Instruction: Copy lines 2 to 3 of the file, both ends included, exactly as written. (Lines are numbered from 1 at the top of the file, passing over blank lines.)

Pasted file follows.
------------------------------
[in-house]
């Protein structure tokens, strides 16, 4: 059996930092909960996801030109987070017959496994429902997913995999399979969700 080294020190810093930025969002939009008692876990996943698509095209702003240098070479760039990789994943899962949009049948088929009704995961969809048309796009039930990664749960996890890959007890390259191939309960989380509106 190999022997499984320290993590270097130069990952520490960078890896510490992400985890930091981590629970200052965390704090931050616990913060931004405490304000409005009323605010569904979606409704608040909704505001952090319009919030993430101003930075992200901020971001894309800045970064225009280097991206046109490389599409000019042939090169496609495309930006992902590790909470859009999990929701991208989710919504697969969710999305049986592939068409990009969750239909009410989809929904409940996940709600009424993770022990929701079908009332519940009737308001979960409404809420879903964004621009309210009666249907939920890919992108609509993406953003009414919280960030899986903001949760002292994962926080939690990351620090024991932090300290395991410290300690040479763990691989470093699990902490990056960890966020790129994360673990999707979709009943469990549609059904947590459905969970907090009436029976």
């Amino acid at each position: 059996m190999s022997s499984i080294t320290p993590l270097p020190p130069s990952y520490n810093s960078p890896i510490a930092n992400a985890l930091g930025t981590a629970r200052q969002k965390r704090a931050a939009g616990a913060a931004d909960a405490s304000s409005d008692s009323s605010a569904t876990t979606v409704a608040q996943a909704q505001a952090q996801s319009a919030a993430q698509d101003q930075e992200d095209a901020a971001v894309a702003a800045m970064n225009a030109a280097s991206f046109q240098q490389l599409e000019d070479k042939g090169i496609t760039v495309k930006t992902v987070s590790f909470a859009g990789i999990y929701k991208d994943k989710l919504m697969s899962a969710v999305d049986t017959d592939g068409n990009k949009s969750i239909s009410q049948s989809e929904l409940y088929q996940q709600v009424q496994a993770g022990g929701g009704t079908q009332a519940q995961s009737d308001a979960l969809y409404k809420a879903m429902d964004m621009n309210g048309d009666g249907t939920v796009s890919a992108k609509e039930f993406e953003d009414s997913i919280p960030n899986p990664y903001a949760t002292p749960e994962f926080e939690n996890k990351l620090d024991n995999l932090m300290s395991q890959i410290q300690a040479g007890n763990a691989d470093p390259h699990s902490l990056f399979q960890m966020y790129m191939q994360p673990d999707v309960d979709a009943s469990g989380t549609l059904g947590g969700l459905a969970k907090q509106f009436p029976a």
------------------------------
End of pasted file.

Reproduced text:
């Protein structure tokens, strides 16, 4: 059996930092909960996801030109987070017959496994429902997913995999399979969700 080294020190810093930025969002939009008692876990996943698509095209702003240098070479760039990789994943899962949009049948088929009704995961969809048309796009039930990664749960996890890959007890390259191939309960989380509106 190999022997499984320290993590270097130069990952520490960078890896510490992400985890930091981590629970200052965390704090931050616990913060931004405490304000409005009323605010569904979606409704608040909704505001952090319009919030993430101003930075992200901020971001894309800045970064225009280097991206046109490389599409000019042939090169496609495309930006992902590790909470859009999990929701991208989710919504697969969710999305049986592939068409990009969750239909009410989809929904409940996940709600009424993770022990929701079908009332519940009737308001979960409404809420879903964004621009309210009666249907939920890919992108609509993406953003009414919280960030899986903001949760002292994962926080939690990351620090024991932090300290395991410290300690040479763990691989470093699990902490990056960890966020790129994360673990999707979709009943469990549609059904947590459905969970907090009436029976």
């Amino acid at each position: 059996m190999s022997s499984i080294t320290p993590l270097p020190p130069s990952y520490n810093s960078p890896i510490a930092n992400a985890l930091g930025t981590a629970r200052q969002k965390r704090a931050a939009g616990a913060a931004d909960a405490s304000s409005d008692s009323s605010a569904t876990t979606v409704a608040q996943a909704q505001a952090q996801s319009a919030a993430q698509d101003q930075e992200d095209a901020a971001v894309a702003a800045m970064n225009a030109a280097s991206f046109q240098q490389l599409e000019d070479k042939g090169i496609t760039v495309k930006t992902v987070s590790f909470a859009g990789i999990y929701k991208d994943k989710l919504m697969s899962a969710v999305d049986t017959d592939g068409n990009k949009s969750i239909s009410q049948s989809e929904l409940y088929q996940q709600v009424q496994a993770g022990g929701g009704t079908q009332a519940q995961s009737d308001a979960l969809y409404k809420a879903m429902d964004m621009n309210g048309d009666g249907t939920v796009s890919a992108k609509e039930f993406e953003d009414s997913i919280p960030n899986p990664y903001a949760t002292p749960e994962f926080e939690n996890k990351l620090d024991n995999l932090m300290s395991q890959i410290q300690a040479g007890n763990a691989d470093p390259h699990s902490l990056f399979q960890m966020y790129m191939q994360p673990d999707v309960d979709a009943s469990g989380t549609l059904g947590g969700l459905a969970k907090q509106f009436p029976a």